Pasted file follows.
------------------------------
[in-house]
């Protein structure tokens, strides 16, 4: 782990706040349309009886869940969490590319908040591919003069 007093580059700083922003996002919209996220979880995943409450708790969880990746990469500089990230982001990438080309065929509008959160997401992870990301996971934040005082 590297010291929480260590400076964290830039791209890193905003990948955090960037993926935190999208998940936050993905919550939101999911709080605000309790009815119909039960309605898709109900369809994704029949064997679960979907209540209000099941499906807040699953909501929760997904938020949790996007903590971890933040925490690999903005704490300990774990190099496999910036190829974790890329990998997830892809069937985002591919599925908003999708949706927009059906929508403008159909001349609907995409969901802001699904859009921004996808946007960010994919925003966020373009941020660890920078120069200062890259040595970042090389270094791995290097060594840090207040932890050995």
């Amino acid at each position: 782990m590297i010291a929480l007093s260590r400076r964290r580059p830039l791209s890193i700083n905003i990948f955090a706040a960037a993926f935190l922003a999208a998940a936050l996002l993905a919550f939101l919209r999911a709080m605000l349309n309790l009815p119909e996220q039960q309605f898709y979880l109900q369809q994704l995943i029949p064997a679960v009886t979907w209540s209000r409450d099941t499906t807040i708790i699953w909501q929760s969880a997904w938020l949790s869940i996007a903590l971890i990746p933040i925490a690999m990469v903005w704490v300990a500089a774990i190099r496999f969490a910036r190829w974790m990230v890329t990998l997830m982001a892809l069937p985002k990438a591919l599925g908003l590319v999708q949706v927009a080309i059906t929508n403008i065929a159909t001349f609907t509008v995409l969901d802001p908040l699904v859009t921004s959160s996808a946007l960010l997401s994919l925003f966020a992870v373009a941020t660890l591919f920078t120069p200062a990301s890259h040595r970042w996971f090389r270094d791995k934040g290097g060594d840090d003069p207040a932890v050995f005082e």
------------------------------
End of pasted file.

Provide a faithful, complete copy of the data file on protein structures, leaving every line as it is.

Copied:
[in-house]
């Protein structure tokens, strides 16, 4: 782990706040349309009886869940969490590319908040591919003069 007093580059700083922003996002919209996220979880995943409450708790969880990746990469500089990230982001990438080309065929509008959160997401992870990301996971934040005082 590297010291929480260590400076964290830039791209890193905003990948955090960037993926935190999208998940936050993905919550939101999911709080605000309790009815119909039960309605898709109900369809994704029949064997679960979907209540209000099941499906807040699953909501929760997904938020949790996007903590971890933040925490690999903005704490300990774990190099496999910036190829974790890329990998997830892809069937985002591919599925908003999708949706927009059906929508403008159909001349609907995409969901802001699904859009921004996808946007960010994919925003966020373009941020660890920078120069200062890259040595970042090389270094791995290097060594840090207040932890050995």
């Amino acid at each position: 782990m590297i010291a929480l007093s260590r400076r964290r580059p830039l791209s890193i700083n905003i990948f955090a706040a960037a993926f935190l922003a999208a998940a936050l996002l993905a919550f939101l919209r999911a709080m605000l349309n309790l009815p119909e996220q039960q309605f898709y979880l109900q369809q994704l995943i029949p064997a679960v009886t979907w209540s209000r409450d099941t499906t807040i708790i699953w909501q929760s969880a997904w938020l949790s869940i996007a903590l971890i990746p933040i925490a690999m990469v903005w704490v300990a500089a774990i190099r496999f969490a910036r190829w974790m990230v890329t990998l997830m982001a892809l069937p985002k990438a591919l599925g908003l590319v999708q949706v927009a080309i059906t929508n403008i065929a159909t001349f609907t509008v995409l969901d802001p908040l699904v859009t921004s959160s996808a946007l960010l997401s994919l925003f966020a992870v373009a941020t660890l591919f920078t120069p200062a990301s890259h040595r970042w996971f090389r270094d791995k934040g290097g060594d840090d003069p207040a932890v050995f005082e």